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Inclusion of retired architects on ARB register is 'unlawful'

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NEWS

Former RIBA honorary secretary Maurice McCarthy has written to the ARB to protest against what he calls the 'unlawful' inclusion of retired architects on the board's register. He told the AJ this week that he will also be taking the matter up with Andrew Smith - his local MP and chief secretary to the Treasury.

McCarthy believes that retired architects should be barred from registering themselves. He believes that the ARB is 'failing in its statutory duty' by admitting people who do not regularly undertake architectural work or continuous professional development. He also suggests that the ARB admits retired people simply to bank the £55 annual registration fee.

'When a person applies for registration he or she must demonstrate that they have suitable qualifications, including CPD, and that they have recent practical experience. By definition, a person who is retired is not up to date because they won't have done the CPD and won't have had recent practical experience, ' he said. 'The board appears to be guilty of placing financial expediency above consumer and public interest.'

He continued: 'As the managing director of a firm of project managers [Quaser Management] that from time to time advises clients on the selection of architects, it's a matter of regret and concern that the register is not a list of architects that meet the ARB's standards for admission. That is a matter of public interest.'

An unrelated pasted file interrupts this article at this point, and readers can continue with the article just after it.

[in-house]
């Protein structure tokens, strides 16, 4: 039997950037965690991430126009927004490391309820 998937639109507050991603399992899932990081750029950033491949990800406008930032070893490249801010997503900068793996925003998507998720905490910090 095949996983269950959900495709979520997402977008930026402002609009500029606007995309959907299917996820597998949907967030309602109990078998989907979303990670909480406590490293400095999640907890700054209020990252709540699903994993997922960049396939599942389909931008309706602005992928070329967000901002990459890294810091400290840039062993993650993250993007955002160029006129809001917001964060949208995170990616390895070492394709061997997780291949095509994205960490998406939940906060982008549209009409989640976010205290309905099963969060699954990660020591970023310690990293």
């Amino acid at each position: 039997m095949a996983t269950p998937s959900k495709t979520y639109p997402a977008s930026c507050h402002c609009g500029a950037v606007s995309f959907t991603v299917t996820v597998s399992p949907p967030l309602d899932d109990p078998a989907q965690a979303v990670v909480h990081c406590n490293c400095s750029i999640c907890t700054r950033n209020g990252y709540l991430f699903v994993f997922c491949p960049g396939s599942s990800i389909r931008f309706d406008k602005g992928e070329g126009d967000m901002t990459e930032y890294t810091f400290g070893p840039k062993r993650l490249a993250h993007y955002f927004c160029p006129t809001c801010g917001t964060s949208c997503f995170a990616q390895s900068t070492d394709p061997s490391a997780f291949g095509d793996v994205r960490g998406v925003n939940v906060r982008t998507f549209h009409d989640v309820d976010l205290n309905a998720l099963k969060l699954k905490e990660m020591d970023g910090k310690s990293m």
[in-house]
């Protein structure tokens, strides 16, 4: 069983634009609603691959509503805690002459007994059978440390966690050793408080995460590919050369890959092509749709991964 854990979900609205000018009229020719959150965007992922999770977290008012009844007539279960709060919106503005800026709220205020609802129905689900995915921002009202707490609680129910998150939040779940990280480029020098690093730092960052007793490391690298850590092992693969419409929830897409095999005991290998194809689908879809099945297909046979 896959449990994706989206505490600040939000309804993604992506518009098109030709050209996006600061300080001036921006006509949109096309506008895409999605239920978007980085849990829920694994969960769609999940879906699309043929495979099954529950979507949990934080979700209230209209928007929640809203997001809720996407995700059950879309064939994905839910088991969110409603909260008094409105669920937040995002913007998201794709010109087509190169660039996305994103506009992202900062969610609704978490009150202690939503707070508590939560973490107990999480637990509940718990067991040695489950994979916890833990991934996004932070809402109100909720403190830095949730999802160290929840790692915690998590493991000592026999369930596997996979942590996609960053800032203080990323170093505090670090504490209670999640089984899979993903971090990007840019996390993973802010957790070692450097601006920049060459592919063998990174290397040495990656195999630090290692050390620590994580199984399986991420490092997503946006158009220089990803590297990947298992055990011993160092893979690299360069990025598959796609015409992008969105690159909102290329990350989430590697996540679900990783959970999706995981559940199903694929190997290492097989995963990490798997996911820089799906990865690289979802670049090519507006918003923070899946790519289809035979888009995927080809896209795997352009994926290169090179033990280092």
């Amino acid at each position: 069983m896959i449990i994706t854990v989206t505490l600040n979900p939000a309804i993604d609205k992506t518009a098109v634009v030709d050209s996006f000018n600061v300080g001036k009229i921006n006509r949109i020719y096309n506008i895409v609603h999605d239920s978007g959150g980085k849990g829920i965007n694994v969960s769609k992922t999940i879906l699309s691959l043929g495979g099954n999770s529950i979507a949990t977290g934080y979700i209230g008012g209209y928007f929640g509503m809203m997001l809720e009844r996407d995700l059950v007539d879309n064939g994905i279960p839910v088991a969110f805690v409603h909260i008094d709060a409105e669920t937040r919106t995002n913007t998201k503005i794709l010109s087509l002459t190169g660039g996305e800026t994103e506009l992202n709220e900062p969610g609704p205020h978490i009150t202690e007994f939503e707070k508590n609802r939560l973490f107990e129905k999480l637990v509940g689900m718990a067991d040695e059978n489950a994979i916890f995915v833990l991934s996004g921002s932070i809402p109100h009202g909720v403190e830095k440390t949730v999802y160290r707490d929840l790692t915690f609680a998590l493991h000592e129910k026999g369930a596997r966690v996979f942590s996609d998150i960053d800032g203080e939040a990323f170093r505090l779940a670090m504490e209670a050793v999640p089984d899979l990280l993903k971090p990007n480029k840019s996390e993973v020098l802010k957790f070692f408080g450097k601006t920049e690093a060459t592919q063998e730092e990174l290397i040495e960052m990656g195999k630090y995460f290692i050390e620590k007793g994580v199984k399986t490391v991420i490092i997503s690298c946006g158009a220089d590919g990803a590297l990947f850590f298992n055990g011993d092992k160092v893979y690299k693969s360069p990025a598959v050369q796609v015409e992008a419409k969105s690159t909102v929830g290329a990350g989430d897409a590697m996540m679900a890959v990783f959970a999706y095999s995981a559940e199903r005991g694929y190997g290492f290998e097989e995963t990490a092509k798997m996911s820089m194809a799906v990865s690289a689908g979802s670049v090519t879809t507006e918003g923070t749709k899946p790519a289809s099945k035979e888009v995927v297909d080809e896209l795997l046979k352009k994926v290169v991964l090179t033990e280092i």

ARB chief executive Robin Vaughan said a 'minimal' number of retired architects preferred to remain on the register. He also said that registration applicants were not required to state whether they were retired, adding that he did not wish to run an 'Orwellian, Big Brother-type' organisation.

He admitted that the ARB currently has no arrangements in place to test whether or not registered architects have undertaken CPD, but said that this matter had already been taken up with the profession. In a detailed survey sent to registrants earlier this year, the board asked them whether they thought CPD should be better policed. 'The full results are not in but if it was thought by the profession and consumers that CPD ought to be monitored, then we would do it.

But it would cost the profession a lot of money, ' said Vaughan. 'We'll do it only when we see evidence that they want us to do it.'

McCarthy is no stranger to controversy. Last May, he threatened to take the RIBA to court over its plans to ensure all corporate members were registered with the ARB (AJ 17.5.01). A council meeting voted to delay taking a decision until the legal position could be clarified (see right).

The latest ARB annual report shows that 29,905 architects were registered with the board on 31 December 2000 - a rise of just 76 on the previous year.More than 31,300 architects were on the ARB register 10 years ago. The report also shows that the board's operating reserves of £1.1 million fell by £500,000 in order to pay for the refurbishment of the head office in Hallam Street.

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